• The Supreme Court sided with the US
    • The court believed that if Microsoft raised their prices a little, most consumers would not move to middlewares of Apple
  • The DOJ provided evidence that Microsoft had 95% market share in the relevant market, and that they were exerting market power
  • Microsoft countered
    • Microsoft was not exerting market power, but rather won the competitive race to be a “category leader”
    • Their observed market share was a result of many periods of successful (and costly) innovation

Barriers to entry

  • The DOJ argued that software development has substantial barriers to entry
    • Operating systems have large economies of scale and large sunk costs
    • Consumers prefer an OS that has a lot of applications already available
    • Software applications and OS’s have substantial network effects
      • Network effects exist when consumers’ value of belonging to a network increases the larger the size of the network
  • Microsoft countered
    • There are no barriers to entry for a startup to enter the tech race
    • Trivial advances over the current category leaders are inefficient, since no one would buy the product
    • Thus, firms try to “leapfrog” the category leader with substantial improvement, and Microsoft was vulnerable to this
  • Although Microsoft’s defense of leapfrog vulnerability appeared strong, an internal memo revealed they did not actually believe this was realistic

“Our high prices could get a single OEM (original equipment manufacturer) (Compaq might pay us $750m next year) or a coalition to fund a competing effort (say in India). While this possibility exists I consider it doubtful even if they could get a product out that they can market successfully, leapfrog us and would not deviate from their own standard to differentiate. Could they convince customer [sic] to change their computing platform is the real questions [sic]. The existing investments in training, infrastructure and applications in Windows computing are huge and will create a lot of inertia.”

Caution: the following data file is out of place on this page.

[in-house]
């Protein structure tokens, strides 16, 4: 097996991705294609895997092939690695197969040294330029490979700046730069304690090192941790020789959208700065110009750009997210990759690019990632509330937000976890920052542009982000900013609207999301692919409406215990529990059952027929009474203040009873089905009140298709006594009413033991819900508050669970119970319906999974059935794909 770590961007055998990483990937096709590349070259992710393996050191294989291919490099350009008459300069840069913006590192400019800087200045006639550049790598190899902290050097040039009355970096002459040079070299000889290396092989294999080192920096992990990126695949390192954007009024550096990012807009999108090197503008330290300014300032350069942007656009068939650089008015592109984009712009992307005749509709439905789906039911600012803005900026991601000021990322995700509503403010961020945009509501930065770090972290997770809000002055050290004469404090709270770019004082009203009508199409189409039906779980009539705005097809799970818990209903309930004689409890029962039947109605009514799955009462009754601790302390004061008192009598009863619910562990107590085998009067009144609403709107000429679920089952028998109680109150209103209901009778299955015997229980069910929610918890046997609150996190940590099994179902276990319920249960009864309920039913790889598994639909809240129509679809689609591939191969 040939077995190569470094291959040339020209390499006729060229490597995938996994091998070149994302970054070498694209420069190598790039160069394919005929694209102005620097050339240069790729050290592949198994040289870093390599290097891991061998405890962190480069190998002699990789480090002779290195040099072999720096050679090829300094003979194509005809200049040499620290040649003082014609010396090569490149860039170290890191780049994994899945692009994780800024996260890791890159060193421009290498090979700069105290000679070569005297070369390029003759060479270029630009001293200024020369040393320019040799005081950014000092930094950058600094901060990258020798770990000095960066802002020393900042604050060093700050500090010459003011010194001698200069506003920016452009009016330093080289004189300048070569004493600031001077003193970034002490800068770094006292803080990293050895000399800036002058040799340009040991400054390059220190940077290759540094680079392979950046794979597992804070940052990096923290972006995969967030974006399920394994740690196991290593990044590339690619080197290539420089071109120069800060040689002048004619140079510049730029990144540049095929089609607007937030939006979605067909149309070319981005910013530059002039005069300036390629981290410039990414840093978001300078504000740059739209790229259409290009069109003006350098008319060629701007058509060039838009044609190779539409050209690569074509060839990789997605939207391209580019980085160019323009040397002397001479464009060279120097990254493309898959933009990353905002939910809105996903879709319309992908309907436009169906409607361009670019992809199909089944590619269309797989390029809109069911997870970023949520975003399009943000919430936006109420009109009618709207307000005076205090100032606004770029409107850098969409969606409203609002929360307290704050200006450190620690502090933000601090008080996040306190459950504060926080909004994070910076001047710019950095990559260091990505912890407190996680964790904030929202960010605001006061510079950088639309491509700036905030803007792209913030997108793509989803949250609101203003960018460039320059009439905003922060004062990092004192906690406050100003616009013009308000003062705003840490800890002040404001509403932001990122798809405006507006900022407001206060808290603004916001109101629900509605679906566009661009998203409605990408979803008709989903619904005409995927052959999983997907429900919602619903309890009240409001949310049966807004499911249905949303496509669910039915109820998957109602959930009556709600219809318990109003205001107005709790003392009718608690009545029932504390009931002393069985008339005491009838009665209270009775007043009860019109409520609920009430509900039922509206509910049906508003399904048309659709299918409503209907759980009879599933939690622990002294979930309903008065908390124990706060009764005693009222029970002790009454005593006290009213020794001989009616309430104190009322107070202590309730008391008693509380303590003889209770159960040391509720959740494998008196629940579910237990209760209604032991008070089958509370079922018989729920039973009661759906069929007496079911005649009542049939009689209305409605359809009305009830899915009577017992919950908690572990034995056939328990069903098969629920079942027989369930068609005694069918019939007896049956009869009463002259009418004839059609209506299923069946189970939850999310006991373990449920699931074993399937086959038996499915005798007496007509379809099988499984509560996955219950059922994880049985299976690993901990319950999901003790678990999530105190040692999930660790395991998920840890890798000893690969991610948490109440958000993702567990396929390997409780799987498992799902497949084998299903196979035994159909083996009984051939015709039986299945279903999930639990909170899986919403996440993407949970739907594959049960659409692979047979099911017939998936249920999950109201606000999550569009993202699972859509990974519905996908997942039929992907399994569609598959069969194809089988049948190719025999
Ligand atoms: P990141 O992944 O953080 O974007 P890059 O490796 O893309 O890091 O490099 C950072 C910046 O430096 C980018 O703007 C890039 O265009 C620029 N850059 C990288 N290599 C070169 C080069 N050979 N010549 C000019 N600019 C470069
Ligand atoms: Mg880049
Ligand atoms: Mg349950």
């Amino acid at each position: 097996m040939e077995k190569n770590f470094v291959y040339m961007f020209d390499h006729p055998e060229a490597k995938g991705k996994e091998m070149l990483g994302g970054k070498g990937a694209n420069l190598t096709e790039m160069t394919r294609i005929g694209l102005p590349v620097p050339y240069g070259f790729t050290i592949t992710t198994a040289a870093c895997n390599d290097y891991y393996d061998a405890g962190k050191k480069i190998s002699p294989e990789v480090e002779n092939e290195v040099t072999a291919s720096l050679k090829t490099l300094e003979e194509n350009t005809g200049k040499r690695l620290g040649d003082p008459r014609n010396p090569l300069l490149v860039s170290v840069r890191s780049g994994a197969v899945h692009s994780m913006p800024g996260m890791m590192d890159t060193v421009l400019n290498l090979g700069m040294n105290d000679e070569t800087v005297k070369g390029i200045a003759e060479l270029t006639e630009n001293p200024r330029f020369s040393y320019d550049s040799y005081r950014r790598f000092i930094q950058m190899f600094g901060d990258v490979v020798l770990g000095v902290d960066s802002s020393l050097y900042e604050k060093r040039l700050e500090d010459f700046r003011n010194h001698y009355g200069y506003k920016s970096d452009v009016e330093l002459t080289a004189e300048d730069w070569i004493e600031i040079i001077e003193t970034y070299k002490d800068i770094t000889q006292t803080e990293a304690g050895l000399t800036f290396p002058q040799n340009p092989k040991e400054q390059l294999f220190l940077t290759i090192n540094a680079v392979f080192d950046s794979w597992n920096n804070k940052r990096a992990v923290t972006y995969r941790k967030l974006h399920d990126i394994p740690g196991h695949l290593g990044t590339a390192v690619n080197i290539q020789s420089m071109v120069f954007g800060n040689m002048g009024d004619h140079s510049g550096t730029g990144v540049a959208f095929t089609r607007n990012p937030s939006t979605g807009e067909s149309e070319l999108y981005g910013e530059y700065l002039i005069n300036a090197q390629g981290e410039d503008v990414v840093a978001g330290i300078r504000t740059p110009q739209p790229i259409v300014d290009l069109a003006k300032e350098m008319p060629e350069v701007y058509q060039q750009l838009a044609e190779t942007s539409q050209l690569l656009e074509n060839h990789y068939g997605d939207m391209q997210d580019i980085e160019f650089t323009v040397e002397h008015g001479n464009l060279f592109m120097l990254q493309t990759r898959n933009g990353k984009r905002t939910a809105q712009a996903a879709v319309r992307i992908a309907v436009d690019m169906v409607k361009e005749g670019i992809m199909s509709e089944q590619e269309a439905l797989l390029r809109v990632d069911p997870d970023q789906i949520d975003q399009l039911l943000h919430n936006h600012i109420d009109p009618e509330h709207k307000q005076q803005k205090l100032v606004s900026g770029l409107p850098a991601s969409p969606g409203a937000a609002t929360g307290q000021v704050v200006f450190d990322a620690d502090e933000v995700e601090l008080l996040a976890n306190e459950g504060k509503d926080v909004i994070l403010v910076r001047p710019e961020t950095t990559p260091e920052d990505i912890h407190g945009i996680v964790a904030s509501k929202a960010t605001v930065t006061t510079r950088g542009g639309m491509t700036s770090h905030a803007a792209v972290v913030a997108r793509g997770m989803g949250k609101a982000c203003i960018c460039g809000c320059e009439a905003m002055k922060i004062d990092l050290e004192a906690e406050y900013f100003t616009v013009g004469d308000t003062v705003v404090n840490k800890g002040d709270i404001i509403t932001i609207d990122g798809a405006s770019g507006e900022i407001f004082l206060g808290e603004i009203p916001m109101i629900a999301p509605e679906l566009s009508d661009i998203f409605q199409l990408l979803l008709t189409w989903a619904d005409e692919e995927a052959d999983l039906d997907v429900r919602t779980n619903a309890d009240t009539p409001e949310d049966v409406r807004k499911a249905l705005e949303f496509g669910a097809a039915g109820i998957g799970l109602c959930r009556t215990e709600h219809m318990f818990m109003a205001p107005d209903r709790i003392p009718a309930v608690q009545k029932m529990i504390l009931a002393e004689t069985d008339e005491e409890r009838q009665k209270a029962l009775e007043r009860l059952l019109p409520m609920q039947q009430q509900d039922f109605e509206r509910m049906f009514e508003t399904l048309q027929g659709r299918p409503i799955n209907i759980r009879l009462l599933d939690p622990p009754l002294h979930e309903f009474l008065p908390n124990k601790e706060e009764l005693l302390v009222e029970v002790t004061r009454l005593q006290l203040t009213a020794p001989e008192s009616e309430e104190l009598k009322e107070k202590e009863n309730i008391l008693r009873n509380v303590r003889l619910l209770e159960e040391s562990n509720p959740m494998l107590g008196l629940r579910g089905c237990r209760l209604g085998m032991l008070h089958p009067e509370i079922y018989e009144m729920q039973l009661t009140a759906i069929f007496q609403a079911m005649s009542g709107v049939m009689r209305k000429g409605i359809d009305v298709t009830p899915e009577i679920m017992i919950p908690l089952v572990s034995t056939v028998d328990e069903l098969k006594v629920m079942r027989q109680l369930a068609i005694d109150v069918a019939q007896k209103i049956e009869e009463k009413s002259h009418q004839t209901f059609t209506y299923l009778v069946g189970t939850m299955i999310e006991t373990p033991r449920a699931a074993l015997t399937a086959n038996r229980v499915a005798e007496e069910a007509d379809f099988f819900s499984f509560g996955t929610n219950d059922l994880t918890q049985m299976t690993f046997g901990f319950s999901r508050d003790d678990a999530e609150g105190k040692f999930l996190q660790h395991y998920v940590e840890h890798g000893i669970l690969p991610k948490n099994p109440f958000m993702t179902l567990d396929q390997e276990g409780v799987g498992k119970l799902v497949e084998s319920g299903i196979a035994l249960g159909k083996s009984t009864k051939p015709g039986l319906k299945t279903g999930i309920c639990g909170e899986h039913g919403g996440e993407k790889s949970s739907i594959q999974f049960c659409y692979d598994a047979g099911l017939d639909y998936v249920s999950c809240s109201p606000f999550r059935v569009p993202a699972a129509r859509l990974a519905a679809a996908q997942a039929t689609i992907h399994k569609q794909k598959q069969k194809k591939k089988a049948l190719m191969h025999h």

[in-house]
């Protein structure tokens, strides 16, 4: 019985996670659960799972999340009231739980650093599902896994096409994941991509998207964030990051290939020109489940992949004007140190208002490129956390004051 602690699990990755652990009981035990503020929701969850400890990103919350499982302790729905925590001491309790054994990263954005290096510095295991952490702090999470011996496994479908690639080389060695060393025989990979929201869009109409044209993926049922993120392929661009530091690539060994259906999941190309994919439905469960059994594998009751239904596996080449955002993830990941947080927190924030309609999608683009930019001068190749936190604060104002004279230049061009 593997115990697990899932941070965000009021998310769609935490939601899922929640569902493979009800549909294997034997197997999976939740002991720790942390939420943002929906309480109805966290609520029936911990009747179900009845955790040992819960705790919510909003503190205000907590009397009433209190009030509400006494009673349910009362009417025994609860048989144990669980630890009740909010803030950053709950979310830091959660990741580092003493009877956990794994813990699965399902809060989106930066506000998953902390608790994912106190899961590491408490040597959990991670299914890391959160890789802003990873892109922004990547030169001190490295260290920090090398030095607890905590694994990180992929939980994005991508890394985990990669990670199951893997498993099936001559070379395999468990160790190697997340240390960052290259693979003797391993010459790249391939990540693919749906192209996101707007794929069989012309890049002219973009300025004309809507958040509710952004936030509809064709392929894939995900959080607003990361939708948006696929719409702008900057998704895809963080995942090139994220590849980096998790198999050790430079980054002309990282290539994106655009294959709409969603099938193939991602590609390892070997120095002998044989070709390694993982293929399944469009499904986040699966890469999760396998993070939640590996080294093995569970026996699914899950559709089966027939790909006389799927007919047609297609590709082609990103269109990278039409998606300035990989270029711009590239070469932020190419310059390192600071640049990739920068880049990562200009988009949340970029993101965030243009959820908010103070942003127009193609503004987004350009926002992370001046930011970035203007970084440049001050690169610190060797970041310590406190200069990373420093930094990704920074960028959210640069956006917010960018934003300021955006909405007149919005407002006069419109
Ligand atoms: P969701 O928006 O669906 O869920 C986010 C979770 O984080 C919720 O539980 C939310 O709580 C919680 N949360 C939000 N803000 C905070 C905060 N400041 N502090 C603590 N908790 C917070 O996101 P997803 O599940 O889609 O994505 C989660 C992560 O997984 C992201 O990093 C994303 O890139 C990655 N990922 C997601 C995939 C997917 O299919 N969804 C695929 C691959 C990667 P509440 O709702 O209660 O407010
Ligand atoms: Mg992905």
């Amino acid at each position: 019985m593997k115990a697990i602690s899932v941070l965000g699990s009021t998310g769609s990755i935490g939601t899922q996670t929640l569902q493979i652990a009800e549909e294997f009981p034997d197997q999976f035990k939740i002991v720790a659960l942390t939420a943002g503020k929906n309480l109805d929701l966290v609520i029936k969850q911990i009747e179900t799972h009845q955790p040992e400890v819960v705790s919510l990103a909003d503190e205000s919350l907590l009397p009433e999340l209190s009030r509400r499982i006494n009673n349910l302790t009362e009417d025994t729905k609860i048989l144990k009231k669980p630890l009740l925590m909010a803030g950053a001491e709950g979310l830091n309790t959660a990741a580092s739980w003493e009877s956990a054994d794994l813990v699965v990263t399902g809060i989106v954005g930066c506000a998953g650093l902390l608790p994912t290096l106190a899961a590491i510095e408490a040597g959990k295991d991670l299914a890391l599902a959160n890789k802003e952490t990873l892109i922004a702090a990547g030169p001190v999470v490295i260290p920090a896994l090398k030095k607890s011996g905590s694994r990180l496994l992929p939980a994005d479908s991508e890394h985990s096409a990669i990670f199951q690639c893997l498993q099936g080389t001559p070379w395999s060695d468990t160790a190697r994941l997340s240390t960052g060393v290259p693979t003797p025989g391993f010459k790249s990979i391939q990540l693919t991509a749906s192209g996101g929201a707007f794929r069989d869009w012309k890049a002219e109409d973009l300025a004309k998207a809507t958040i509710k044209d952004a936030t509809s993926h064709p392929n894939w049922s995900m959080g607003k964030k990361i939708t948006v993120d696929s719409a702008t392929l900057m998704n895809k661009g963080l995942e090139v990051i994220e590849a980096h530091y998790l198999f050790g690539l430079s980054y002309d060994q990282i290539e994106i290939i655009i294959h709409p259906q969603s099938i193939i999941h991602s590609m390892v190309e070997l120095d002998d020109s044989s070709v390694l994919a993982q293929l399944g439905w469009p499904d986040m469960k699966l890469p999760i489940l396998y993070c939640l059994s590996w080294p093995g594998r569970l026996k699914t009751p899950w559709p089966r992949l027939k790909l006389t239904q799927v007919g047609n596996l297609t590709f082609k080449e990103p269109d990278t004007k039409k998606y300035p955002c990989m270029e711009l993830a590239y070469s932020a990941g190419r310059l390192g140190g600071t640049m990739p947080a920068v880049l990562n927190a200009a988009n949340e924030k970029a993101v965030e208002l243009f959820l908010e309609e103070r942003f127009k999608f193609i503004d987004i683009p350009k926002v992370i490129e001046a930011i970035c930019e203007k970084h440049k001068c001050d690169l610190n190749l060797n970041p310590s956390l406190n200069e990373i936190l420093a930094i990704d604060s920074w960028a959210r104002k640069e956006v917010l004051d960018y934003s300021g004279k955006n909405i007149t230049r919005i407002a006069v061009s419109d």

Exclusionary conduct

  • After proving Microsoft had monopoly power, the DOJ wanted to show they engaged in exclusionary practices
  • Java and Netscape were middleware companies that created products that made OS’s interchangable, such as Netscape’s internet browser
  • Microsoft developed Internet Explorer and distributed it at a negative price
  • Microsoft bundled the Windows OS with Internet Explorer
  • The DOJ argued this behavior excluded middleware companies that produced browsers competitive to Internet Explorer
  • Microsoft countered that bunding Internet Explorer benefited customers, the quality of Internet Explorer steadily improved, and bundling Internet Explorer was merely competitive practice

Judicial decision

  • Using the Grinnell test, Microsoft was found guilty of antitrust behavior
  • Satisfied the first prong of Grinnell test
    • Microsoft had huge market share (95%) in the relevant market (Intel-compatible operating systems world wide)
    • Their behavior was consistent with monopoly, as they charged a high price and constructed barriers to entry
    • Microsoft’s strategy prior to the trial helped provide evidence for the decision
      • Microsoft did not consider competitor prices when pricing their OS
      • Microsoft raised the price of Windows 95 right before the release of Windows 98
      • The price of upgrading from Windows 95 to 98 was $89, when a price of $49 was economically feasible
  • Microsoft has willfully acted to maintain its market power with means that have no procompetitive interpretations which satisfied second prong of the Grinnell test